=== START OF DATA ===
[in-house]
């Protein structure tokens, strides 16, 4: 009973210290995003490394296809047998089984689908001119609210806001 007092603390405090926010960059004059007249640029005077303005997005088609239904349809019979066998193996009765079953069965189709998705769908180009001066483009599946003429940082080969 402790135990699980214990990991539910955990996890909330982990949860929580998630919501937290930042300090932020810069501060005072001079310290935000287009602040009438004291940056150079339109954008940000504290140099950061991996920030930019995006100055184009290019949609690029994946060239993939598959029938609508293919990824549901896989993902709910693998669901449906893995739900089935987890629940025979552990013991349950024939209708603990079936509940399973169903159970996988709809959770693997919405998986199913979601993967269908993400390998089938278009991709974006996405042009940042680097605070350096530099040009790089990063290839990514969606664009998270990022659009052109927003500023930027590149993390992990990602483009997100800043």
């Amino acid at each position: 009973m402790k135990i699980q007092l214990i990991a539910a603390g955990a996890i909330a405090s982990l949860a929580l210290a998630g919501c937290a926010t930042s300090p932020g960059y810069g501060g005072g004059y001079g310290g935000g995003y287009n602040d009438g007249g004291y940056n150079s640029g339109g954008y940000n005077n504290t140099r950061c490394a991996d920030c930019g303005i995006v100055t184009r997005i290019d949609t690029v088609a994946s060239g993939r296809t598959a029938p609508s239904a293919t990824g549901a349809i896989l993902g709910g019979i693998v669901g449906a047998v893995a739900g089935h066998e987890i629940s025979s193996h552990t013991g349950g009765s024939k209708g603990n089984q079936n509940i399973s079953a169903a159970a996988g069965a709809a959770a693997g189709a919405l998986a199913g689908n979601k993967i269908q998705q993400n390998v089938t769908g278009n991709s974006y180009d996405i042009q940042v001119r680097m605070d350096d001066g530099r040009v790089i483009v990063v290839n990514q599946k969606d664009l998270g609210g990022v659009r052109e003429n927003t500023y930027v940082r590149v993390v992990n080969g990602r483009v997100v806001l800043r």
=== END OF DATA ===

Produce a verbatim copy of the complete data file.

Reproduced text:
[in-house]
């Protein structure tokens, strides 16, 4: 009973210290995003490394296809047998089984689908001119609210806001 007092603390405090926010960059004059007249640029005077303005997005088609239904349809019979066998193996009765079953069965189709998705769908180009001066483009599946003429940082080969 402790135990699980214990990991539910955990996890909330982990949860929580998630919501937290930042300090932020810069501060005072001079310290935000287009602040009438004291940056150079339109954008940000504290140099950061991996920030930019995006100055184009290019949609690029994946060239993939598959029938609508293919990824549901896989993902709910693998669901449906893995739900089935987890629940025979552990013991349950024939209708603990079936509940399973169903159970996988709809959770693997919405998986199913979601993967269908993400390998089938278009991709974006996405042009940042680097605070350096530099040009790089990063290839990514969606664009998270990022659009052109927003500023930027590149993390992990990602483009997100800043």
């Amino acid at each position: 009973m402790k135990i699980q007092l214990i990991a539910a603390g955990a996890i909330a405090s982990l949860a929580l210290a998630g919501c937290a926010t930042s300090p932020g960059y810069g501060g005072g004059y001079g310290g935000g995003y287009n602040d009438g007249g004291y940056n150079s640029g339109g954008y940000n005077n504290t140099r950061c490394a991996d920030c930019g303005i995006v100055t184009r997005i290019d949609t690029v088609a994946s060239g993939r296809t598959a029938p609508s239904a293919t990824g549901a349809i896989l993902g709910g019979i693998v669901g449906a047998v893995a739900g089935h066998e987890i629940s025979s193996h552990t013991g349950g009765s024939k209708g603990n089984q079936n509940i399973s079953a169903a159970a996988g069965a709809a959770a693997g189709a919405l998986a199913g689908n979601k993967i269908q998705q993400n390998v089938t769908g278009n991709s974006y180009d996405i042009q940042v001119r680097m605070d350096d001066g530099r040009v790089i483009v990063v290839n990514q599946k969606d664009l998270g609210g990022v659009r052109e003429n927003t500023y930027v940082r590149v993390v992990n080969g990602r483009v997100v806001l800043r």